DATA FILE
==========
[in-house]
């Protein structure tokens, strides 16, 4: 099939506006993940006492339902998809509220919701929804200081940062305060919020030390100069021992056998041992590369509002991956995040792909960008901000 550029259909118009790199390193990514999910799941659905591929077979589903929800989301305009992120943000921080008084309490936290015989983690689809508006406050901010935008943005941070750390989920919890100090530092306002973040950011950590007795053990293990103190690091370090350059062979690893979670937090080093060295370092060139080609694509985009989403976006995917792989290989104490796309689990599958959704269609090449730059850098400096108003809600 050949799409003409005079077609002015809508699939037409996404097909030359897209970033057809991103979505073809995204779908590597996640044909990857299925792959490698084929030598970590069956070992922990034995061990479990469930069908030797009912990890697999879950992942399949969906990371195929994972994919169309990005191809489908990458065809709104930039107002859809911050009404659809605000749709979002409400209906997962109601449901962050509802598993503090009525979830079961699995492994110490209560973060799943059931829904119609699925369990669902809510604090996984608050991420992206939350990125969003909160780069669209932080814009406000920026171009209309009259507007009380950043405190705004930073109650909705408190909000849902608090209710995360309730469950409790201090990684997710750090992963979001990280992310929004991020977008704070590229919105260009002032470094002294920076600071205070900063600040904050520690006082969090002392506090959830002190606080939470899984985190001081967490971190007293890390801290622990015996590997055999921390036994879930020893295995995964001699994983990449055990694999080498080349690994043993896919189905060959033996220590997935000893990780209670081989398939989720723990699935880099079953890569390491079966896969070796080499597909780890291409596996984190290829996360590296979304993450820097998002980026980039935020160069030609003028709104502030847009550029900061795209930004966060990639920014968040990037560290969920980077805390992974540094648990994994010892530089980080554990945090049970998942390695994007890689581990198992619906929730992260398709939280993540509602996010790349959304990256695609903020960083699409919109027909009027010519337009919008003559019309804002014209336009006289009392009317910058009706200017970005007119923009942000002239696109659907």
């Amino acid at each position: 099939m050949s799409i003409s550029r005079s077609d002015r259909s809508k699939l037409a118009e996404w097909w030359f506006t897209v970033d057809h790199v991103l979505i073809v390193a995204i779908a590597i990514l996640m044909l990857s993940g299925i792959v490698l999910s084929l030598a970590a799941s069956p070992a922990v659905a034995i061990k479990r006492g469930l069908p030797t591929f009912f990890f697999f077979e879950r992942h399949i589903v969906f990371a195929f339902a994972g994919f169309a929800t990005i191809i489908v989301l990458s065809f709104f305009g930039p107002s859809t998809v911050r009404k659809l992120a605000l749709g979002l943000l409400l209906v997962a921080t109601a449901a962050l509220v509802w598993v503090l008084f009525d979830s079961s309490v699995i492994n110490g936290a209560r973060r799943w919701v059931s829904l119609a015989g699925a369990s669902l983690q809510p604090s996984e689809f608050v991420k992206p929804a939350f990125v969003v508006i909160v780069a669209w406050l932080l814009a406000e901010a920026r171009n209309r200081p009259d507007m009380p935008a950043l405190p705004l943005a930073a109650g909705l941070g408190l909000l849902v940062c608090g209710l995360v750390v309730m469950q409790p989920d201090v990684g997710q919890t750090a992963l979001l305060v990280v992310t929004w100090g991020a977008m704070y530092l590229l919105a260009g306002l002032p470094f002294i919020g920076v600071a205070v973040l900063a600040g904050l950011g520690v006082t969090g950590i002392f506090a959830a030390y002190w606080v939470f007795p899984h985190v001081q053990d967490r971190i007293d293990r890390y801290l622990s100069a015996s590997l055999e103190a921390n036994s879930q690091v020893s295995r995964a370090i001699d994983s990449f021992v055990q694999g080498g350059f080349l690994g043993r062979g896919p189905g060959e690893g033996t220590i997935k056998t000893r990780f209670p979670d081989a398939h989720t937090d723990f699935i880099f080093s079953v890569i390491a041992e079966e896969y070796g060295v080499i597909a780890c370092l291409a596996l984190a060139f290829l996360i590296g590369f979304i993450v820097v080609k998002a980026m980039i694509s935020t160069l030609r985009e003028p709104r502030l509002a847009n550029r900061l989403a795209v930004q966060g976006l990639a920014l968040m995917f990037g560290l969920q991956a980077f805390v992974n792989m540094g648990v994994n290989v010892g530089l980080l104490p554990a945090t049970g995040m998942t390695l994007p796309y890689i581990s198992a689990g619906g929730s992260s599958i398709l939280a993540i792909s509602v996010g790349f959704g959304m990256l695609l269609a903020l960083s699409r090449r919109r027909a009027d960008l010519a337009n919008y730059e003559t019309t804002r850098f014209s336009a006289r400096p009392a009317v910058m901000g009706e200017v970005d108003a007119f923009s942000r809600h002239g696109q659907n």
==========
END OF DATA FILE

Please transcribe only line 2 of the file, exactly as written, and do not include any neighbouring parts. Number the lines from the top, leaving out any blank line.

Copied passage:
């Protein structure tokens, strides 16, 4: 099939506006993940006492339902998809509220919701929804200081940062305060919020030390100069021992056998041992590369509002991956995040792909960008901000 550029259909118009790199390193990514999910799941659905591929077979589903929800989301305009992120943000921080008084309490936290015989983690689809508006406050901010935008943005941070750390989920919890100090530092306002973040950011950590007795053990293990103190690091370090350059062979690893979670937090080093060295370092060139080609694509985009989403976006995917792989290989104490796309689990599958959704269609090449730059850098400096108003809600 050949799409003409005079077609002015809508699939037409996404097909030359897209970033057809991103979505073809995204779908590597996640044909990857299925792959490698084929030598970590069956070992922990034995061990479990469930069908030797009912990890697999879950992942399949969906990371195929994972994919169309990005191809489908990458065809709104930039107002859809911050009404659809605000749709979002409400209906997962109601449901962050509802598993503090009525979830079961699995492994110490209560973060799943059931829904119609699925369990669902809510604090996984608050991420992206939350990125969003909160780069669209932080814009406000920026171009209309009259507007009380950043405190705004930073109650909705408190909000849902608090209710995360309730469950409790201090990684997710750090992963979001990280992310929004991020977008704070590229919105260009002032470094002294920076600071205070900063600040904050520690006082969090002392506090959830002190606080939470899984985190001081967490971190007293890390801290622990015996590997055999921390036994879930020893295995995964001699994983990449055990694999080498080349690994043993896919189905060959033996220590997935000893990780209670081989398939989720723990699935880099079953890569390491079966896969070796080499597909780890291409596996984190290829996360590296979304993450820097998002980026980039935020160069030609003028709104502030847009550029900061795209930004966060990639920014968040990037560290969920980077805390992974540094648990994994010892530089980080554990945090049970998942390695994007890689581990198992619906929730992260398709939280993540509602996010790349959304990256695609903020960083699409919109027909009027010519337009919008003559019309804002014209336009006289009392009317910058009706200017970005007119923009942000002239696109659907």